Nonfiction > E.C. Stedman & E.M. Hutchinson, eds. > A Library of American Literature > 1607–1764
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Stedman and Hutchinson, comps.  A Library of American Literature:
An Anthology in Eleven Volumes.  1891.
Vols. I–II: Colonial Literature, 1607–1764
 
The French on Block Island
By Samuel Niles (1674–1762)
 
[Born on Block Island, 1674. Minister at Braintree, Mass. Died, 1762. A Summary Historical Narrative of the Wars in New-England. Completed, 1760.]

SOME time in July, 1689, throe French privateer vessels came to Block Island; upon which the people were alarmed, not then knowing whether they were English or French. The vessels were a large bark, a barge, a large sloop, and a lesser one. They had an Englishman with them, one William Trimming, who was wont treacherously to decoy and betray those they met with at sea, pretending they were Englishmen, as he had the perfect use of the English tongue. Him they sent on shore with some men in a periauger, which lay off at a small distance; while he took the advantage of stepping from one rock to another, and came alone to the islanders who were standing on the shore in arms,—who inquired of him who they were, and from whence they came, and whither they were bound, and their captain, or commodore’s name. To which he answered, their commodore was George Astin (of whom they had often heard as a noted privateer, that had done great exploits against the French and Spaniards in the West Indies), and that they were Englishmen (when they were a mixed company, mostly French, with some Spaniards and Mestizos, and their captain’s name was Pekar, a Frenchman); that they came from Jamaica, and were bound into Newport on Rhode Island (which was so far true, that their design was to take and rifle that town); that they wanted a pilot to conduct them into the harbor; and that they wanted to be supplied with some wood and water, and fresh provisions for their money. This was a plausible and very pleasing account to the inhabitants, though perfidiously false in the articles of greatest importance. What farther confirmed their credit in the case was, there happened to be a stranger on the island at that time, and then among the people, who pretended a particular acquaintance with Captain Astin, and also sent his compliments to him; so that, upon the whole, the islanders were very well satisfied, and fearless of danger.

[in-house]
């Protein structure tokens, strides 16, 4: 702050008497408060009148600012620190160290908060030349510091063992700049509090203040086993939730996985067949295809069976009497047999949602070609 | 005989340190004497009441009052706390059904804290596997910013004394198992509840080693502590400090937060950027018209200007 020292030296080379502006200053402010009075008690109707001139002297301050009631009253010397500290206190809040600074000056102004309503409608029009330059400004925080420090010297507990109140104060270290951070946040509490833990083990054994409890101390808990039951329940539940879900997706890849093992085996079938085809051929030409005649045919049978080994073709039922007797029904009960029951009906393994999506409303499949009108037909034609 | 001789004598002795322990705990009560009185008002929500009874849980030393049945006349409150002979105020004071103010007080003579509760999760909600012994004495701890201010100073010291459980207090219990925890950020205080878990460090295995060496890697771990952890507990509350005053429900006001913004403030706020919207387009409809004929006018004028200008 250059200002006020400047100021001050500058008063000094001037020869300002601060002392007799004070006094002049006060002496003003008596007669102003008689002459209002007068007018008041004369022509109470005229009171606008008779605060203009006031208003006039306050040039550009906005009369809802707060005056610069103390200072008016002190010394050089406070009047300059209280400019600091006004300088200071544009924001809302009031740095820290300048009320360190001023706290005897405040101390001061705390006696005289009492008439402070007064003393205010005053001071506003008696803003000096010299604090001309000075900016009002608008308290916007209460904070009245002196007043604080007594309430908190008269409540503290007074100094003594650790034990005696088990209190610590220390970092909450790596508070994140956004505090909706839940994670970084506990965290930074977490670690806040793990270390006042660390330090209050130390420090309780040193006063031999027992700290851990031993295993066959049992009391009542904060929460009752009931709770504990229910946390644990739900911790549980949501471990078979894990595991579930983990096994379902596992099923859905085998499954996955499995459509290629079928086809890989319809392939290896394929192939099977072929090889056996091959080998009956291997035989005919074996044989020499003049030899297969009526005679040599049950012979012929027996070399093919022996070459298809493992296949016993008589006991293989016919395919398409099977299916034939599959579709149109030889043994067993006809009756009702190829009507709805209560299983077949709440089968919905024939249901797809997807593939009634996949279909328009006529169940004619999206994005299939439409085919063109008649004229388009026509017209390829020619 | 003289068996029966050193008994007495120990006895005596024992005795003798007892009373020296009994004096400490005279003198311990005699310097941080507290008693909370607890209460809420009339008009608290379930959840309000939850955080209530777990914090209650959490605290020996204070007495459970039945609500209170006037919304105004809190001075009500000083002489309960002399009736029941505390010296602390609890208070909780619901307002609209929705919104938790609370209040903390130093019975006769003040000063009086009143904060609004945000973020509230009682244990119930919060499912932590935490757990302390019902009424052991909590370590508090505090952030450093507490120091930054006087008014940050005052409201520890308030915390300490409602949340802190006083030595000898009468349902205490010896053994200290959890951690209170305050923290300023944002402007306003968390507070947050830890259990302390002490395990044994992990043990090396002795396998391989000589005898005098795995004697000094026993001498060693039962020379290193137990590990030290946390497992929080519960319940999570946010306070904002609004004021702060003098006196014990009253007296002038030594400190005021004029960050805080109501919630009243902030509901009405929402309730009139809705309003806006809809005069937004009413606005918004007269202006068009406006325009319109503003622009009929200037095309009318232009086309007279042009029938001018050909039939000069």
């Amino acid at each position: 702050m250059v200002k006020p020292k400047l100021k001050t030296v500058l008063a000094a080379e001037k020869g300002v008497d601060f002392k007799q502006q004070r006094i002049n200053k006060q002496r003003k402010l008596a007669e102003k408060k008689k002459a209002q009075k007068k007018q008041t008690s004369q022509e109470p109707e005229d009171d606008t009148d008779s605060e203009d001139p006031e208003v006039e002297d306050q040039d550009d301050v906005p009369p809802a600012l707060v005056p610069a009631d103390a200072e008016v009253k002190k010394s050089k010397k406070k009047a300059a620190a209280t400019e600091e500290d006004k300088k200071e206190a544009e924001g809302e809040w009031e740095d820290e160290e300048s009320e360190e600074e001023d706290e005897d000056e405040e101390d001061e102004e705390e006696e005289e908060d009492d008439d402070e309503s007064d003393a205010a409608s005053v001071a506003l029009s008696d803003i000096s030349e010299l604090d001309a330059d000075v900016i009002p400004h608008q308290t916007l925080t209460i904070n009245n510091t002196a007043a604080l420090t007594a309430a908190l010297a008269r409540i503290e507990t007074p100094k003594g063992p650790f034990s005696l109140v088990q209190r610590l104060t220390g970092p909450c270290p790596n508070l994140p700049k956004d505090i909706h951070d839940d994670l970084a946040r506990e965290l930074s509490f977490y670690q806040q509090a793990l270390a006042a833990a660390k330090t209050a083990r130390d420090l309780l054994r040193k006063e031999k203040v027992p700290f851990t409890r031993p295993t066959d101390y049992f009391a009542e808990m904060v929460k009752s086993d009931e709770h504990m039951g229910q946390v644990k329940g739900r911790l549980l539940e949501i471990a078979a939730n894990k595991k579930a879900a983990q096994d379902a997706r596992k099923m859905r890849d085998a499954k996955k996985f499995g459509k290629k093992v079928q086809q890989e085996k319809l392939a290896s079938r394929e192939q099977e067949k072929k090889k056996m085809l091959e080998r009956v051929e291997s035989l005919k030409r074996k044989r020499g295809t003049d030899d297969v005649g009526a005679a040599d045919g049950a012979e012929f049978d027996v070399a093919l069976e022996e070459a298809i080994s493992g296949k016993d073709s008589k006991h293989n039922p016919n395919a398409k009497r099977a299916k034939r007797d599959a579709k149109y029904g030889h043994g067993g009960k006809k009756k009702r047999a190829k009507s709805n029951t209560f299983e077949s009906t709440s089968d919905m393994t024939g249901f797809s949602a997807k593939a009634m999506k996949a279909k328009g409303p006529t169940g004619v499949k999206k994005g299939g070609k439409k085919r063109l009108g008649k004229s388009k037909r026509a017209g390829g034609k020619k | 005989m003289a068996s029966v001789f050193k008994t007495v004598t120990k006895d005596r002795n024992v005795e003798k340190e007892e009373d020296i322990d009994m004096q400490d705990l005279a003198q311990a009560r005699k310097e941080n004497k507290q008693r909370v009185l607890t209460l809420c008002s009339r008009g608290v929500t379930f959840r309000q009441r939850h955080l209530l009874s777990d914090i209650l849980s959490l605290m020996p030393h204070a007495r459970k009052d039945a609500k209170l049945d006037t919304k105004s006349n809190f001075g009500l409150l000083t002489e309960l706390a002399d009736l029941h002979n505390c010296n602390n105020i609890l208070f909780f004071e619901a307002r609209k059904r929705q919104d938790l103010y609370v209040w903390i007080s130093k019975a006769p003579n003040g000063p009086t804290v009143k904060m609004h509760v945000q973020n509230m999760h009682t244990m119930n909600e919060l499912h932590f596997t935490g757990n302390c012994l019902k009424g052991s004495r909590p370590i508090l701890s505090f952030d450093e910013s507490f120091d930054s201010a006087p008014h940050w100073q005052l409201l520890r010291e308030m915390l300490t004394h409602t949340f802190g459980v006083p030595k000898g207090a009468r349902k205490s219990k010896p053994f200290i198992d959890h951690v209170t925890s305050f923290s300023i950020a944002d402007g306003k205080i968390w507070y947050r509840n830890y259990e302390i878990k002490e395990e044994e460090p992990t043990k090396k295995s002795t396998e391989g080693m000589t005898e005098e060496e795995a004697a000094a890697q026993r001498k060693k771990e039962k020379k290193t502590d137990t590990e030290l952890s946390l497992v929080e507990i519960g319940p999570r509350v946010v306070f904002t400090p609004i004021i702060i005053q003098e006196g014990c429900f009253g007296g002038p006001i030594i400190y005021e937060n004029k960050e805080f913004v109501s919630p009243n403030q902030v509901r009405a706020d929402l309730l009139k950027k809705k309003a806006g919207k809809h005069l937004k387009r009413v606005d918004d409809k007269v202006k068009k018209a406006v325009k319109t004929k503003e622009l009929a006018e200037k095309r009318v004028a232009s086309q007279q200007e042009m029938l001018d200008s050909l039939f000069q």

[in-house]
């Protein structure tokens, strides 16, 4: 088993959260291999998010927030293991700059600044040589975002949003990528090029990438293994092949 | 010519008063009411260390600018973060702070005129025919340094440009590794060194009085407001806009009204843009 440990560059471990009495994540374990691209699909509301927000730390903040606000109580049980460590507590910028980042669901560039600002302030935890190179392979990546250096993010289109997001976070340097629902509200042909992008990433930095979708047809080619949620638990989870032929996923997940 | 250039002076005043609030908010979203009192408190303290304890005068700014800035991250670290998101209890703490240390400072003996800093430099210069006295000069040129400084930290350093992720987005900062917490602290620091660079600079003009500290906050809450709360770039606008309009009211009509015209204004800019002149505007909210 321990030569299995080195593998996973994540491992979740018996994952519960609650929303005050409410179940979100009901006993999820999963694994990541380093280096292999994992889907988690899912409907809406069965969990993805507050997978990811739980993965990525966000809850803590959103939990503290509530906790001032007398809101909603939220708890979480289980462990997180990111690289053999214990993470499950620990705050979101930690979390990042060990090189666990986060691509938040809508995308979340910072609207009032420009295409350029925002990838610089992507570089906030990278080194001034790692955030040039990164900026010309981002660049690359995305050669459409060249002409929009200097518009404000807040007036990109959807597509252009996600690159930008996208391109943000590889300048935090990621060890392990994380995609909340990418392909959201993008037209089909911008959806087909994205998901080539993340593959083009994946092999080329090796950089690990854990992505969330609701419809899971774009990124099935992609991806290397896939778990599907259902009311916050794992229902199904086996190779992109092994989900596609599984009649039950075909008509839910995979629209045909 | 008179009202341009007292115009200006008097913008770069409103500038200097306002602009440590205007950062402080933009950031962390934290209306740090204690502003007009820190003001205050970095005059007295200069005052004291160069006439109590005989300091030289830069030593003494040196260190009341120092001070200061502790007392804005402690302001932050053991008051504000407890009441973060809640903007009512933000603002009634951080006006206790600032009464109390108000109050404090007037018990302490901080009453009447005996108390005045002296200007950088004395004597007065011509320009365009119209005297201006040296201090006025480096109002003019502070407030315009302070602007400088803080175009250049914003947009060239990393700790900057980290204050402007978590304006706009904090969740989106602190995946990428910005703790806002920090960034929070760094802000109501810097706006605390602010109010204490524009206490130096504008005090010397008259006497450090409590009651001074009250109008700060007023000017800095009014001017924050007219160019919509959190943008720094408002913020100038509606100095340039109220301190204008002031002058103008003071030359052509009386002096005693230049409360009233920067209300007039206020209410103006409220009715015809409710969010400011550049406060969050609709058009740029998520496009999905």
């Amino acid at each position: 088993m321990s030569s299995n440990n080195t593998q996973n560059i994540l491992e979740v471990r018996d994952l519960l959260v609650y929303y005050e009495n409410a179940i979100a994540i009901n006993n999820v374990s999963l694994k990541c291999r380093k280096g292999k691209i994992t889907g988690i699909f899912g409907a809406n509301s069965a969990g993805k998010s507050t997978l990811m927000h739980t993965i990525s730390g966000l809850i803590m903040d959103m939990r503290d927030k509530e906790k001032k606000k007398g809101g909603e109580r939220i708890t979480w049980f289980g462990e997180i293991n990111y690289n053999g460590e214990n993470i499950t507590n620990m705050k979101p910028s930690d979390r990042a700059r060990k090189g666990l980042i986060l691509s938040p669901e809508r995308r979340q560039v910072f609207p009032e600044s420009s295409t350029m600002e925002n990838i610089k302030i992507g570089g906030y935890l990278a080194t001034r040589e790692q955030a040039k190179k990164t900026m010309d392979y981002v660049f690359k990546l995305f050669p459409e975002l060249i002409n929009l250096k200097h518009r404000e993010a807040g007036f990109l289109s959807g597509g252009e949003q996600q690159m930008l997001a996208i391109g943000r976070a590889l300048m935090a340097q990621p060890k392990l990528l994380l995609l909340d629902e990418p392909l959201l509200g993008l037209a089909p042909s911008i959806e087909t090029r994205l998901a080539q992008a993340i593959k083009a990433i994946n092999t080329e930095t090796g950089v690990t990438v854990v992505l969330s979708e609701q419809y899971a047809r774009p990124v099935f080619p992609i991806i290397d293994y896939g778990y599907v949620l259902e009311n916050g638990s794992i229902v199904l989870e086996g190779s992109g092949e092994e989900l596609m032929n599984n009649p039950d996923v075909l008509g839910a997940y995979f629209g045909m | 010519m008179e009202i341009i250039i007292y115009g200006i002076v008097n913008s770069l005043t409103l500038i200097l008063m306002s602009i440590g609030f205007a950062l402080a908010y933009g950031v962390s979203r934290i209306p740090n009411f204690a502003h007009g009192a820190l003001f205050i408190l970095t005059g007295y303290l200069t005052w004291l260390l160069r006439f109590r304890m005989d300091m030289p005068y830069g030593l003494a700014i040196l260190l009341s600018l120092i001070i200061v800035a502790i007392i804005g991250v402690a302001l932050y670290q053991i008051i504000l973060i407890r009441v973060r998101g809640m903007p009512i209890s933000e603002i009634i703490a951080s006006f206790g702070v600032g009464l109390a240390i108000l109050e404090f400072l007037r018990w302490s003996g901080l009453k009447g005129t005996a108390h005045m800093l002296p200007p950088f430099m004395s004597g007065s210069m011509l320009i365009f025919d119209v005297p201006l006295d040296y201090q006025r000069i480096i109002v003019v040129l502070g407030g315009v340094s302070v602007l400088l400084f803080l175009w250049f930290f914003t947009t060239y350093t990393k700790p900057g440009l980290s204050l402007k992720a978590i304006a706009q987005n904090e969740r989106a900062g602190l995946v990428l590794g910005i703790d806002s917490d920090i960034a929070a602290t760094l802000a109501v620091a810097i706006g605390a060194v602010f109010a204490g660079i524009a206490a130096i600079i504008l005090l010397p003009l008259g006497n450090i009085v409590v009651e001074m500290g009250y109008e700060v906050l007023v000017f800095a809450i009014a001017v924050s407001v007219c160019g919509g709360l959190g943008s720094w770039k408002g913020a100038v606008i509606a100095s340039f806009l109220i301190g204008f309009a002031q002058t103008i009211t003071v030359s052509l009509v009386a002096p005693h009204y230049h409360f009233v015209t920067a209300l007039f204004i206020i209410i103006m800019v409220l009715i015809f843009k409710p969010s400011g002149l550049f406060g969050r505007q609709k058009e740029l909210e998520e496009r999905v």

1
  Upon having thus told his story, Trimming, doubtless much pleased, went off to the periauger that waited for him. He having made a motion for a pilot to Newport which was about ten leagues distant from them, several that had sailed to and from thence, in hopes of some great reward, went on board. They no sooner were got there, but they were immediately clapped down under the hatches and examined on the strength of Newport and of Block Island: and finding this last not able to resist them, they resolved to play their game in plundering the people of this island. Accordingly, manning their three periaugers, with about fifty men in each of them, they made to the harbor, having their guns all lying in the bottom of their boats out of sight,—where the people met them, and were something amused at their great number. But being well satisfied, as they thought, that there was no monkery in the case, therefore in a very friendly manner directed them to shun some sunken rocks that lay at the entrance into the harbor; and to requite their kindness, as they laid to the wharf, every one of them started up with his gun presented, and told the people if they stirred from the place, or made resistance, they were dead men. Thus tamely and unexpectedly, to their great surprise, they were all taken and made prisoners of war.  2